If you know anything about Proust’s mammoth In Search of Lost Time, it’s a moment from the first installment, Swann’s Way. In it, Proust describes the moment of unlocking an old memory of Sunday mornings spent with his aunt, a tiny madeleine cake, and lime-flower tea when, as an adult, he unwittingly recreates the same meal. Memory played a role in my picking up (so to speak in the age of streaming) Semyon Bychkov’s new recording of Mahler’s Fourth Symphony. Not only was his devastatingly eloquent statement on Russia’s invasion of Ukraine still fresh in my mind, but also a 2018 performance I’d seen him give with the New York Philharmonic of Luciano Berio’s “Sinfonia” and Strauss’s “Eine Alpensinfonie.”

Then came the sleighbells. 

Until hearing Bychkov and the Czech Philharmonic launch into the Schubertian slopes of the opening to Mahler’s Fourth, I’d completely forgotten that, a little over a decade ago, I spent a good month or so obsessed with the work after hearing it live for the first time. (It hadn’t been Bychkov on the podium then, but Daniel Harding.) In the years since, I’ve heard the Fourth plenty of times, but never with that wire tripped in my memory. For a conductor who, just two months ago, spoke about Putin’s regime “obliterating the memory of its victims” and forgetting as an act of betrayal, it seemed all the more fitting that Bychkov’s recording would be the one to connect the dots.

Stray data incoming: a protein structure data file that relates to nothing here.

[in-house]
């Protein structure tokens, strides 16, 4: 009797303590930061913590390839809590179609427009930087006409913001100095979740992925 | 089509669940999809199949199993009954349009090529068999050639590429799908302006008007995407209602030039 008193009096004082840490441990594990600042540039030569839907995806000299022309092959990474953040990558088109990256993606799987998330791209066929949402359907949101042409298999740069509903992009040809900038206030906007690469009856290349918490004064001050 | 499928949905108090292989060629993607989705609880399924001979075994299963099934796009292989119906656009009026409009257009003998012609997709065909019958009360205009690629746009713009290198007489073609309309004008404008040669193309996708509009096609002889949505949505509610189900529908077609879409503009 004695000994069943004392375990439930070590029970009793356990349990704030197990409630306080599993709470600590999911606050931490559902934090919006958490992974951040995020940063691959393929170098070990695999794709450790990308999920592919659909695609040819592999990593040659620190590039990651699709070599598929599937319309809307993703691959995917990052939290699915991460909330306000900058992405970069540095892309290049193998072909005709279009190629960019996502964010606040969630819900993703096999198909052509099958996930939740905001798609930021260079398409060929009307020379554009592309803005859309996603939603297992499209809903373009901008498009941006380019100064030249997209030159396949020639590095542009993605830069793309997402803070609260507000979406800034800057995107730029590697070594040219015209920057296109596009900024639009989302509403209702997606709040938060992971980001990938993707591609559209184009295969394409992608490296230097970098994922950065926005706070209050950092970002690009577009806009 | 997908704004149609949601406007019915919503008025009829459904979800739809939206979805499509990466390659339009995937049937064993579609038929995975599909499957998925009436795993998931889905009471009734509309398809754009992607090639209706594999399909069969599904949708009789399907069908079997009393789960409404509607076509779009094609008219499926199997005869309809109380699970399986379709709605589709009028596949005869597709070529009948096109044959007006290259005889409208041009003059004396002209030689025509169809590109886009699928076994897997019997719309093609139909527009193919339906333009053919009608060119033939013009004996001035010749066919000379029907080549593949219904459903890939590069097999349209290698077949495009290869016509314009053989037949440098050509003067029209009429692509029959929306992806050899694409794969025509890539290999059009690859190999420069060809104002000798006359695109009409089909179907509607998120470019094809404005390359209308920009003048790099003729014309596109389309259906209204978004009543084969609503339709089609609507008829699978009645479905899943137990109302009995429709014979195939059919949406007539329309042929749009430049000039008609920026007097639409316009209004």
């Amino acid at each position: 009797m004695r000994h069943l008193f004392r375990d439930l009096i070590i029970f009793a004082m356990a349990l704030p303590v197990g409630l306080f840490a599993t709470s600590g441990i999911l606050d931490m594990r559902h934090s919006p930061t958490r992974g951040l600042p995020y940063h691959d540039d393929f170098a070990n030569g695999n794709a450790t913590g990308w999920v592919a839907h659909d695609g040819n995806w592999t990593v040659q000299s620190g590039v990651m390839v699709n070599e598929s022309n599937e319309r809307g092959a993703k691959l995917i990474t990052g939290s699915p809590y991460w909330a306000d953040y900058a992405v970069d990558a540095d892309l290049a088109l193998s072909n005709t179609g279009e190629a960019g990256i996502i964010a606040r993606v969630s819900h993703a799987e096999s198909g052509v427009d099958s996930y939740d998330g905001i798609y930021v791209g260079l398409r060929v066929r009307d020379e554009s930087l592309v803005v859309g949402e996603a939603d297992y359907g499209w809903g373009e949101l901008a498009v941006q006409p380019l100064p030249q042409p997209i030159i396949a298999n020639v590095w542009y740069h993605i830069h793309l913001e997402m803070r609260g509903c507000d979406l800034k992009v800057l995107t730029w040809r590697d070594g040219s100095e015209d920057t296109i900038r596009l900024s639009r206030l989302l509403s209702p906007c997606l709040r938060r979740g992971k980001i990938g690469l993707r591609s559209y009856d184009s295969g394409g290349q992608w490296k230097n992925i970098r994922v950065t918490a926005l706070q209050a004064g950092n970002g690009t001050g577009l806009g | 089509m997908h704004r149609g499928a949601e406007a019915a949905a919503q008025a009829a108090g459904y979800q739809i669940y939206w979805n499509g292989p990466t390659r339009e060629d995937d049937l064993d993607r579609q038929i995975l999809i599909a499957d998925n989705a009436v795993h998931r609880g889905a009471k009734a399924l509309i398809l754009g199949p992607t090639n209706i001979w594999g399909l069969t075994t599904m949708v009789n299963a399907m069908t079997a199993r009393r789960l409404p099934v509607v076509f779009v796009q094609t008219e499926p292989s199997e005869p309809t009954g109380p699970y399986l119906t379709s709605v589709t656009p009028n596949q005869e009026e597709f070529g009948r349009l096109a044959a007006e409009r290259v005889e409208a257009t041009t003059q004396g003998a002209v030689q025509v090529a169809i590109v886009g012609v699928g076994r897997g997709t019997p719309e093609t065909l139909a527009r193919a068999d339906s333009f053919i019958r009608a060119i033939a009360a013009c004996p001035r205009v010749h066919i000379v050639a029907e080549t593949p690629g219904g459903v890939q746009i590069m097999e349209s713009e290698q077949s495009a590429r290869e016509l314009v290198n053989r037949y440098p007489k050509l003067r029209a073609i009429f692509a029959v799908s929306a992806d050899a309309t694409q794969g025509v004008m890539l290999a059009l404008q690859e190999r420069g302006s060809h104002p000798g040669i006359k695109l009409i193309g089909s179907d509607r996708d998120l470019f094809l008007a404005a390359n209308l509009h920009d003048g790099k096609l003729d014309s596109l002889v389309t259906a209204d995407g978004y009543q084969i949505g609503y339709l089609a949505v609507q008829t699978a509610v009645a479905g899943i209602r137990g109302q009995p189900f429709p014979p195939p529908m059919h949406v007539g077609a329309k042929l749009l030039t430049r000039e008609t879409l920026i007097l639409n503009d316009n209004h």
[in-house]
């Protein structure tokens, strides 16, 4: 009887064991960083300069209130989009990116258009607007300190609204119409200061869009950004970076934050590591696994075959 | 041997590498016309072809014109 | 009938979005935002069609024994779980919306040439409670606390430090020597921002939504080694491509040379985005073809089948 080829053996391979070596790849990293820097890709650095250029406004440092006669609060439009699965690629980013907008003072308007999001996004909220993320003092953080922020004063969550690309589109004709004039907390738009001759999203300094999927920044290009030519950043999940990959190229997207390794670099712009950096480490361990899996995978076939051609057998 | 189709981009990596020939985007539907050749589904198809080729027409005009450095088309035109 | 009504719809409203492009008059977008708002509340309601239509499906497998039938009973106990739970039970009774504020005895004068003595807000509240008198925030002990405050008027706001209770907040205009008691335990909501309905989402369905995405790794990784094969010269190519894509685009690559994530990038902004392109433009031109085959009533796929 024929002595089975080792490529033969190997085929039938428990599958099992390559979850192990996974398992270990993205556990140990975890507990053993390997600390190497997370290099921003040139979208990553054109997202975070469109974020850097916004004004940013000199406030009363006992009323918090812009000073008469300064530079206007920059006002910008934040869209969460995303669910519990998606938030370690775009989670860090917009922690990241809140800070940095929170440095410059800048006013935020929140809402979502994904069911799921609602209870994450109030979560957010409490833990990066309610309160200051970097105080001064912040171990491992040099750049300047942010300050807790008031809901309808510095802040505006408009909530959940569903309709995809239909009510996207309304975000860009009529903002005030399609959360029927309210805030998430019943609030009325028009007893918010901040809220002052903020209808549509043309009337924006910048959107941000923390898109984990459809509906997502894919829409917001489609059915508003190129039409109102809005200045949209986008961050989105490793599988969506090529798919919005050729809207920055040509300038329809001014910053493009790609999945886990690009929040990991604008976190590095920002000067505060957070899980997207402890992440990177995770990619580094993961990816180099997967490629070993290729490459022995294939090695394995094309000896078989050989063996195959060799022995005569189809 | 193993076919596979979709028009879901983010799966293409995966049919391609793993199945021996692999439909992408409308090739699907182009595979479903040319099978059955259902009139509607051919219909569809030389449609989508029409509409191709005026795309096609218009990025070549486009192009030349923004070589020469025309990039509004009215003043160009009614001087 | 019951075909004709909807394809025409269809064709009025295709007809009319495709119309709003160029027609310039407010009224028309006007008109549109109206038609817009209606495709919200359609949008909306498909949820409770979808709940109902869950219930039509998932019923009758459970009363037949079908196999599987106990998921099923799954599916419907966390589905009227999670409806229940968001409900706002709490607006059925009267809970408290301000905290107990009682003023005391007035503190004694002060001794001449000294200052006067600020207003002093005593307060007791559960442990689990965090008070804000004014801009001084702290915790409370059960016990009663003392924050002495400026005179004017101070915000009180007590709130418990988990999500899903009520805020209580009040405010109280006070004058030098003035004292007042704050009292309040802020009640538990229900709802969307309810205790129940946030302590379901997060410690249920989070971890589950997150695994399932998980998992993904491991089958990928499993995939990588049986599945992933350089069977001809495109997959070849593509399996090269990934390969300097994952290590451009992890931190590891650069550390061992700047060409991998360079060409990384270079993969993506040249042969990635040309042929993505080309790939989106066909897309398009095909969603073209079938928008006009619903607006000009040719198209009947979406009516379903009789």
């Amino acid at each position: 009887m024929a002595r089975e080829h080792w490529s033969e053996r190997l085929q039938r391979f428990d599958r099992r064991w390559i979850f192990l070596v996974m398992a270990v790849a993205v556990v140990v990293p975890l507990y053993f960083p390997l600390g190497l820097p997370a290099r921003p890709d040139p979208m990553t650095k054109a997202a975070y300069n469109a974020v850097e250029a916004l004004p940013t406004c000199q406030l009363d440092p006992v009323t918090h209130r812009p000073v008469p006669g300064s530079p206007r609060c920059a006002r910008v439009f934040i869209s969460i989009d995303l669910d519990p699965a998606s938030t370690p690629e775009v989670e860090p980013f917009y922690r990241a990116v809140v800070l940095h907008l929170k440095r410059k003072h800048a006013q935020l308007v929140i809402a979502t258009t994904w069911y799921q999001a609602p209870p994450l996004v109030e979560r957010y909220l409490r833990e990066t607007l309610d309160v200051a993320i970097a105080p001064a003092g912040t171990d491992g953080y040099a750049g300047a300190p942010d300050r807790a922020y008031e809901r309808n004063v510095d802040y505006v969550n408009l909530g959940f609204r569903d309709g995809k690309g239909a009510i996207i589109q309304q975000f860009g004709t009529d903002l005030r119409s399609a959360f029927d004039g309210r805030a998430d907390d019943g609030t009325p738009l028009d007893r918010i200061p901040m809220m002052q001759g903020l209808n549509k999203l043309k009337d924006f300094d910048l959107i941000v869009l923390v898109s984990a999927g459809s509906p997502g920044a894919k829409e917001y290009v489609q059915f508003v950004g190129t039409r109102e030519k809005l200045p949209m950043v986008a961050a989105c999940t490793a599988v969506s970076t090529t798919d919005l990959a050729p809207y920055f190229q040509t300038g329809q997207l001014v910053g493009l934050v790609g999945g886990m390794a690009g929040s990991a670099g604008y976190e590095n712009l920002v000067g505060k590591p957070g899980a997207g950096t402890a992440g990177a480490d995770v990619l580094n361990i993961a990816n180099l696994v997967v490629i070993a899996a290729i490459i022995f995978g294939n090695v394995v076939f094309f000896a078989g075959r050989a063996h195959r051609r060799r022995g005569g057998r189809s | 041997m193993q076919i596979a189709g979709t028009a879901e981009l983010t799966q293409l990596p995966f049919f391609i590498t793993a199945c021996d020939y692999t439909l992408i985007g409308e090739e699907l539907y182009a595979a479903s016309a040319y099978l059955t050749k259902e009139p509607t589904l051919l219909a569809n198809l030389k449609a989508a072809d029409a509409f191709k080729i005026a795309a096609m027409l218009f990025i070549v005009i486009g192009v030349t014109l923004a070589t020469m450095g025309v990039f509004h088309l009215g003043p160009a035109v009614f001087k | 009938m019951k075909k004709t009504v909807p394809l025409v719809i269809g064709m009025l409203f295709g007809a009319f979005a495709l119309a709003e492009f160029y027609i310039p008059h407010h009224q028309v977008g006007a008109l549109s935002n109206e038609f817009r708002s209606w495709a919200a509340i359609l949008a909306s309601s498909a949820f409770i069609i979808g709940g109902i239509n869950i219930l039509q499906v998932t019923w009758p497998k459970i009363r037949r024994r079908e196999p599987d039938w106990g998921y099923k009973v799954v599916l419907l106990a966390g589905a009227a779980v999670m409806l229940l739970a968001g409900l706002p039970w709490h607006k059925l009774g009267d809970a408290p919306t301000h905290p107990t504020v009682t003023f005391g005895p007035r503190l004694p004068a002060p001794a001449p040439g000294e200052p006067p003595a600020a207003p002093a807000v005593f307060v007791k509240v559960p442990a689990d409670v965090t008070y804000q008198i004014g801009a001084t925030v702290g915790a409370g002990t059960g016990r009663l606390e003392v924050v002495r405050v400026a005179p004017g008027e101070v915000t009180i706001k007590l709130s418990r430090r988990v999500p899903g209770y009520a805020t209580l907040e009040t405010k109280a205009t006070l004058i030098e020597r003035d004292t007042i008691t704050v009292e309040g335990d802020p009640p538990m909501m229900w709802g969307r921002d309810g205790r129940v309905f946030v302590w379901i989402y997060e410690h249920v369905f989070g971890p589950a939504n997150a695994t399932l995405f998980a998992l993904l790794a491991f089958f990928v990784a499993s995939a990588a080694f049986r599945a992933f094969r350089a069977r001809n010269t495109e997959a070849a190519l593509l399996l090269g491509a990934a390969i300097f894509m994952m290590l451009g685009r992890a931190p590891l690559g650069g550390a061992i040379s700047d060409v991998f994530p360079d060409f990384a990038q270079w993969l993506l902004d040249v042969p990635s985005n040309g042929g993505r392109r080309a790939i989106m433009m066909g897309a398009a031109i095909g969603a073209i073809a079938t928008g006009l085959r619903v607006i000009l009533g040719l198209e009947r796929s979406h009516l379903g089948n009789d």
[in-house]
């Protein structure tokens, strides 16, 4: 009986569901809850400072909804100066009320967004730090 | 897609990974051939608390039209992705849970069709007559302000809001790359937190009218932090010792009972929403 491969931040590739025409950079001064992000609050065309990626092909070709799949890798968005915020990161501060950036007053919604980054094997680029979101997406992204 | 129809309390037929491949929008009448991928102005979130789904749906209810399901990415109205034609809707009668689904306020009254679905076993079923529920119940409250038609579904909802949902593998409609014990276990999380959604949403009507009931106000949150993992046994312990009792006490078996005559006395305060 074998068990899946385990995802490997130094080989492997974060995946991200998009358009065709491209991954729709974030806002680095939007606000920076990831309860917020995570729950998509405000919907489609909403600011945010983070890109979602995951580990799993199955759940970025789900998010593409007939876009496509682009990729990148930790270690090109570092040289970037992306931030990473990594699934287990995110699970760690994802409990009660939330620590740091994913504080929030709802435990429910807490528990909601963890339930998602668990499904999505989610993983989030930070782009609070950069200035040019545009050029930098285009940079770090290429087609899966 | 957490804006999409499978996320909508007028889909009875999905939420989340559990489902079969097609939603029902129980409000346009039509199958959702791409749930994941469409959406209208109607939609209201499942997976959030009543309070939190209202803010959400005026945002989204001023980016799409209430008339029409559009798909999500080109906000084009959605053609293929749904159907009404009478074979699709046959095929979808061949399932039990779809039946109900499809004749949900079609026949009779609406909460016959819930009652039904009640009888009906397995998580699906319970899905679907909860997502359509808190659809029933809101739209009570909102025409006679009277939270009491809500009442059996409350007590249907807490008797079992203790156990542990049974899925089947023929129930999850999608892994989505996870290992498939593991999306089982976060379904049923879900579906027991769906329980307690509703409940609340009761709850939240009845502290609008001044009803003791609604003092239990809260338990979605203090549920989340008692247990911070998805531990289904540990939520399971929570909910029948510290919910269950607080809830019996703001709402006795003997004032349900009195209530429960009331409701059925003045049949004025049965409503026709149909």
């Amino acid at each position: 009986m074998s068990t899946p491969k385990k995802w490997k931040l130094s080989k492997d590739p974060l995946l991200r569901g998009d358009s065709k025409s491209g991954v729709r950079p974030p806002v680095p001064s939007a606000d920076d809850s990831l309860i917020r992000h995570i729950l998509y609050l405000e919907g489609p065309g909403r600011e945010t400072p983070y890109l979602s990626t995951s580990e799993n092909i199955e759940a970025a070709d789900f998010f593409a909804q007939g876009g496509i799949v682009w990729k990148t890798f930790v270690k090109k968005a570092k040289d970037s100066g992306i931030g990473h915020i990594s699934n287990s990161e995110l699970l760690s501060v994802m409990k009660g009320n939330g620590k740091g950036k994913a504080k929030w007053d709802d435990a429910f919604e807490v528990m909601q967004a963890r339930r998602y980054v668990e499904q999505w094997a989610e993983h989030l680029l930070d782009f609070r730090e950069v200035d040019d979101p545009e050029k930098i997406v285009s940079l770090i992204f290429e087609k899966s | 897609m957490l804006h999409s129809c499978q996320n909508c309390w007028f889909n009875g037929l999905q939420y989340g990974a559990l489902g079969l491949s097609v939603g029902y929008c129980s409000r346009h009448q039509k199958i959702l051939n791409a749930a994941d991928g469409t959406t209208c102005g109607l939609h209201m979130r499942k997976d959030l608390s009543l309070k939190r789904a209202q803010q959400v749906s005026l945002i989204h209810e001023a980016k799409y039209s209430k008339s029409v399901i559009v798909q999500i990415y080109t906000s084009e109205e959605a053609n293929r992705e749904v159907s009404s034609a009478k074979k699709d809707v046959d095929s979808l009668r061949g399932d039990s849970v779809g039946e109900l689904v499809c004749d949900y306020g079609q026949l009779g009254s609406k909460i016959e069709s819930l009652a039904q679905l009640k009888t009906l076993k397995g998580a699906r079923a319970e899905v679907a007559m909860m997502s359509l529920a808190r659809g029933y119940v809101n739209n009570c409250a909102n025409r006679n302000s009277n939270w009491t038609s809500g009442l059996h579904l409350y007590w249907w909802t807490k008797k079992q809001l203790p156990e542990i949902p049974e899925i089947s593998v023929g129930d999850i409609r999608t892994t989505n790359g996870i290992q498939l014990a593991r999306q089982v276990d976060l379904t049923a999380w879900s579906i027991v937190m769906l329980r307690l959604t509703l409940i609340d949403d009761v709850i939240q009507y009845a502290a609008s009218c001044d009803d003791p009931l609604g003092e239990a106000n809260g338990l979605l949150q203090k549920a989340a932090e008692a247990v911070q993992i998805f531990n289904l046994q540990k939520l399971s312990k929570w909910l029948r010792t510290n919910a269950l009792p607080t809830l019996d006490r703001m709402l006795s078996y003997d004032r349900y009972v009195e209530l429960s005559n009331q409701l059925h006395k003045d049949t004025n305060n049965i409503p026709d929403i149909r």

Memory is inextricably tangled up in the Fourth. Mahler wrote it in 1900, with a sense of looking back in the first movement. Its lens is keenly trained on the 19th century, on Schubert and Beethoven’s pastoral ambles. Despite this sonic nostalgia, however, the structure of the movement would have sounded disjointed to either of Mahler’s forebears. “The Fourth Symphony’s posthumous reputation as one of Mahler’s more approachable, straightforward works does not correspond with its original reception as an exercise in sacrilegious modernity,” writes Peter Franklin in his Grove entry on the composer.

From there, it’s just a hop, skip, and a sleighbell into the second movement, whose narrative can be explained through its inspiration: Arnold Böcklin’s “Self-Portrait with Death Playing the Fiddle.” Death is a memory machine, especially for those left behind. Think of the phrase “in memory of,” or the old notion of a “memento mori”—literally, remember that you are going to die. Here, however, memory adds an extra layer of patina that Mahler could never have predicted: Try hearing his Ländler rhythms in this movement and not think of that key moment between Julie Andrews and Christopher Plummer in “The Sound of Music.” 

Bychkov is a master at painting these contrasts, underscoring that, beneath the seeming simplicity and accessibility of Mahler’s Fourth, is a morass of memory. The memories invoked by death; the memories of one century as humanity veers into the next; the memories of the Fourth’s disastrous first outings, combined with a posthumous sense of “easy listening Mahler” tacked on decades later; even the premonitions of memory that Mahler could not have possibly predicted, like two world wars that would bring death to many doorsteps and destroy the remains of the empire in which the composer had grown up.